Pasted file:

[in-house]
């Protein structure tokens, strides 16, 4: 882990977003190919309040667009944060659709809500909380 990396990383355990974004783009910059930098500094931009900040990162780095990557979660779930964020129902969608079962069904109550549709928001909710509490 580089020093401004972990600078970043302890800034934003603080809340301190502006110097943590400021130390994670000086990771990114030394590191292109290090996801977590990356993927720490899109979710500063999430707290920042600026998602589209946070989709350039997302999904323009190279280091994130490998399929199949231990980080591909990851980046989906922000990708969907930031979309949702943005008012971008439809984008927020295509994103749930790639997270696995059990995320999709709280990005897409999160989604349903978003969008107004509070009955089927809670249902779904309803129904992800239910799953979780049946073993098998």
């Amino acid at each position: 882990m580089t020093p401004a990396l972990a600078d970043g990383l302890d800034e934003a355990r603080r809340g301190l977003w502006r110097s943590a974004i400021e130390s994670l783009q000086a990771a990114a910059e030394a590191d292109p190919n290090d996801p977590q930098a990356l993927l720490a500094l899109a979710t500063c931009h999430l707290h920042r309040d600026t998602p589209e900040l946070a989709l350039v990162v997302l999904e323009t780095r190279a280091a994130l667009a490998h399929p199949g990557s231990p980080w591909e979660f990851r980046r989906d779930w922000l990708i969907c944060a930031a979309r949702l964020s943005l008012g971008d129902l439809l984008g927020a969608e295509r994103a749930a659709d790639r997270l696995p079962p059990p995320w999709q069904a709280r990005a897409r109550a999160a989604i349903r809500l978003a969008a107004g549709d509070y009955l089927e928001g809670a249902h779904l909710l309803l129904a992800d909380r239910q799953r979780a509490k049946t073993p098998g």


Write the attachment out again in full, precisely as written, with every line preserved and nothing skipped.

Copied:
[in-house]
């Protein structure tokens, strides 16, 4: 882990977003190919309040667009944060659709809500909380 990396990383355990974004783009910059930098500094931009900040990162780095990557979660779930964020129902969608079962069904109550549709928001909710509490 580089020093401004972990600078970043302890800034934003603080809340301190502006110097943590400021130390994670000086990771990114030394590191292109290090996801977590990356993927720490899109979710500063999430707290920042600026998602589209946070989709350039997302999904323009190279280091994130490998399929199949231990980080591909990851980046989906922000990708969907930031979309949702943005008012971008439809984008927020295509994103749930790639997270696995059990995320999709709280990005897409999160989604349903978003969008107004509070009955089927809670249902779904309803129904992800239910799953979780049946073993098998």
């Amino acid at each position: 882990m580089t020093p401004a990396l972990a600078d970043g990383l302890d800034e934003a355990r603080r809340g301190l977003w502006r110097s943590a974004i400021e130390s994670l783009q000086a990771a990114a910059e030394a590191d292109p190919n290090d996801p977590q930098a990356l993927l720490a500094l899109a979710t500063c931009h999430l707290h920042r309040d600026t998602p589209e900040l946070a989709l350039v990162v997302l999904e323009t780095r190279a280091a994130l667009a490998h399929p199949g990557s231990p980080w591909e979660f990851r980046r989906d779930w922000l990708i969907c944060a930031a979309r949702l964020s943005l008012g971008d129902l439809l984008g927020a969608e295509r994103a749930a659709d790639r997270l696995p079962p059990p995320w999709q069904a709280r990005a897409r109550a999160a989604i349903r809500l978003a969008a107004g549709d509070y009955l089927e928001g809670a249902h779904l909710l309803l129904a992800d909380r239910q799953r979780a509490k049946t073993p098998g």